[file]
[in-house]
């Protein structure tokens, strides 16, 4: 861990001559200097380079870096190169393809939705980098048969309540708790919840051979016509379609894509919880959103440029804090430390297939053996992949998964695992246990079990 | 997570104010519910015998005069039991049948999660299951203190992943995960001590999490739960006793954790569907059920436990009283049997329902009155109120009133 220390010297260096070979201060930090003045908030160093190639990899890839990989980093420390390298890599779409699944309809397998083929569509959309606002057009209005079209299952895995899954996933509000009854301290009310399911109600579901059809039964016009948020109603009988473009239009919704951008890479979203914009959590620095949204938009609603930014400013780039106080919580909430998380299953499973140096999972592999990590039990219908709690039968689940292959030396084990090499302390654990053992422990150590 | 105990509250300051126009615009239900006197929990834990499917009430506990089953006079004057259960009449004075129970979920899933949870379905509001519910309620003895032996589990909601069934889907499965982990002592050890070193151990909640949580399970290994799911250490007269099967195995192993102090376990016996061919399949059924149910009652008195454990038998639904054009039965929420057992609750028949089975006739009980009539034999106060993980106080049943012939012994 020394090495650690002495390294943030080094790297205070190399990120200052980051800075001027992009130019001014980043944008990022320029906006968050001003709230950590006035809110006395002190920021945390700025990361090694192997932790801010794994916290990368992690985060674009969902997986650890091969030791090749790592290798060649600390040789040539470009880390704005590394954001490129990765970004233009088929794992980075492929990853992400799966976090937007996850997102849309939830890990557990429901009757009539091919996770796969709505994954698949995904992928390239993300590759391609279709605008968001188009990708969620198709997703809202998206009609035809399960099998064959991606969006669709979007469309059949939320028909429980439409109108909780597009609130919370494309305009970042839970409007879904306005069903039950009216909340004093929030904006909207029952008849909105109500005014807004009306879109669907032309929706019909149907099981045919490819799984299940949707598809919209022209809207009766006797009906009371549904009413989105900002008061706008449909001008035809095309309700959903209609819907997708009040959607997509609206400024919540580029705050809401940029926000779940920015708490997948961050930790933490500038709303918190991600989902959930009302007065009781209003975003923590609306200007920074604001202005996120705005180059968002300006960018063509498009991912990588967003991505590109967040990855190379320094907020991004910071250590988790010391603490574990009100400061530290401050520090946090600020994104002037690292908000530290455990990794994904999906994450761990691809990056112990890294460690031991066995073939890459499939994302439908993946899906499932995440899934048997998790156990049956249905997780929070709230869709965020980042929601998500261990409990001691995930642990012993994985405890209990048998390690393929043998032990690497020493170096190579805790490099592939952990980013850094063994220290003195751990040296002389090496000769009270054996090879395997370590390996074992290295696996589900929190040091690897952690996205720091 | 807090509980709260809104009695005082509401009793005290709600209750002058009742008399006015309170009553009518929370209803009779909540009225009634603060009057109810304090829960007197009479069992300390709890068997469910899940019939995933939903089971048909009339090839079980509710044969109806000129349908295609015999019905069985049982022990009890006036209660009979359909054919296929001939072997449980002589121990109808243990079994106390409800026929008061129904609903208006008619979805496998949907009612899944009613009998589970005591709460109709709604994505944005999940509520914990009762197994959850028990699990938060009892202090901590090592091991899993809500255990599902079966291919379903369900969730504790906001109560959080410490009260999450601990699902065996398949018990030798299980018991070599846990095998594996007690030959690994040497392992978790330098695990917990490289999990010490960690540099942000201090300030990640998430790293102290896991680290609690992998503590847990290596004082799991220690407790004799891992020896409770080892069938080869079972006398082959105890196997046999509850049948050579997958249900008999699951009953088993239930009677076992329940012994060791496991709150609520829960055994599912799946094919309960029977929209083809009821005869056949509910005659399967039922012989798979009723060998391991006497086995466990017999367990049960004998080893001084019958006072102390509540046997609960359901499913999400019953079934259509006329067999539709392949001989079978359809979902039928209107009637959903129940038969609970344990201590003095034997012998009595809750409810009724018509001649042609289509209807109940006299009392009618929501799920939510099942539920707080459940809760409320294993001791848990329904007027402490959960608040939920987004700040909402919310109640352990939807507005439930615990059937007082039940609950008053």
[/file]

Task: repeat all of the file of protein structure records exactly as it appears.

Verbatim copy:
[in-house]
């Protein structure tokens, strides 16, 4: 861990001559200097380079870096190169393809939705980098048969309540708790919840051979016509379609894509919880959103440029804090430390297939053996992949998964695992246990079990 | 997570104010519910015998005069039991049948999660299951203190992943995960001590999490739960006793954790569907059920436990009283049997329902009155109120009133 220390010297260096070979201060930090003045908030160093190639990899890839990989980093420390390298890599779409699944309809397998083929569509959309606002057009209005079209299952895995899954996933509000009854301290009310399911109600579901059809039964016009948020109603009988473009239009919704951008890479979203914009959590620095949204938009609603930014400013780039106080919580909430998380299953499973140096999972592999990590039990219908709690039968689940292959030396084990090499302390654990053992422990150590 | 105990509250300051126009615009239900006197929990834990499917009430506990089953006079004057259960009449004075129970979920899933949870379905509001519910309620003895032996589990909601069934889907499965982990002592050890070193151990909640949580399970290994799911250490007269099967195995192993102090376990016996061919399949059924149910009652008195454990038998639904054009039965929420057992609750028949089975006739009980009539034999106060993980106080049943012939012994 020394090495650690002495390294943030080094790297205070190399990120200052980051800075001027992009130019001014980043944008990022320029906006968050001003709230950590006035809110006395002190920021945390700025990361090694192997932790801010794994916290990368992690985060674009969902997986650890091969030791090749790592290798060649600390040789040539470009880390704005590394954001490129990765970004233009088929794992980075492929990853992400799966976090937007996850997102849309939830890990557990429901009757009539091919996770796969709505994954698949995904992928390239993300590759391609279709605008968001188009990708969620198709997703809202998206009609035809399960099998064959991606969006669709979007469309059949939320028909429980439409109108909780597009609130919370494309305009970042839970409007879904306005069903039950009216909340004093929030904006909207029952008849909105109500005014807004009306879109669907032309929706019909149907099981045919490819799984299940949707598809919209022209809207009766006797009906009371549904009413989105900002008061706008449909001008035809095309309700959903209609819907997708009040959607997509609206400024919540580029705050809401940029926000779940920015708490997948961050930790933490500038709303918190991600989902959930009302007065009781209003975003923590609306200007920074604001202005996120705005180059968002300006960018063509498009991912990588967003991505590109967040990855190379320094907020991004910071250590988790010391603490574990009100400061530290401050520090946090600020994104002037690292908000530290455990990794994904999906994450761990691809990056112990890294460690031991066995073939890459499939994302439908993946899906499932995440899934048997998790156990049956249905997780929070709230869709965020980042929601998500261990409990001691995930642990012993994985405890209990048998390690393929043998032990690497020493170096190579805790490099592939952990980013850094063994220290003195751990040296002389090496000769009270054996090879395997370590390996074992290295696996589900929190040091690897952690996205720091 | 807090509980709260809104009695005082509401009793005290709600209750002058009742008399006015309170009553009518929370209803009779909540009225009634603060009057109810304090829960007197009479069992300390709890068997469910899940019939995933939903089971048909009339090839079980509710044969109806000129349908295609015999019905069985049982022990009890006036209660009979359909054919296929001939072997449980002589121990109808243990079994106390409800026929008061129904609903208006008619979805496998949907009612899944009613009998589970005591709460109709709604994505944005999940509520914990009762197994959850028990699990938060009892202090901590090592091991899993809500255990599902079966291919379903369900969730504790906001109560959080410490009260999450601990699902065996398949018990030798299980018991070599846990095998594996007690030959690994040497392992978790330098695990917990490289999990010490960690540099942000201090300030990640998430790293102290896991680290609690992998503590847990290596004082799991220690407790004799891992020896409770080892069938080869079972006398082959105890196997046999509850049948050579997958249900008999699951009953088993239930009677076992329940012994060791496991709150609520829960055994599912799946094919309960029977929209083809009821005869056949509910005659399967039922012989798979009723060998391991006497086995466990017999367990049960004998080893001084019958006072102390509540046997609960359901499913999400019953079934259509006329067999539709392949001989079978359809979902039928209107009637959903129940038969609970344990201590003095034997012998009595809750409810009724018509001649042609289509209807109940006299009392009618929501799920939510099942539920707080459940809760409320294993001791848990329904007027402490959960608040939920987004700040909402919310109640352990939807507005439930615990059937007082039940609950008053």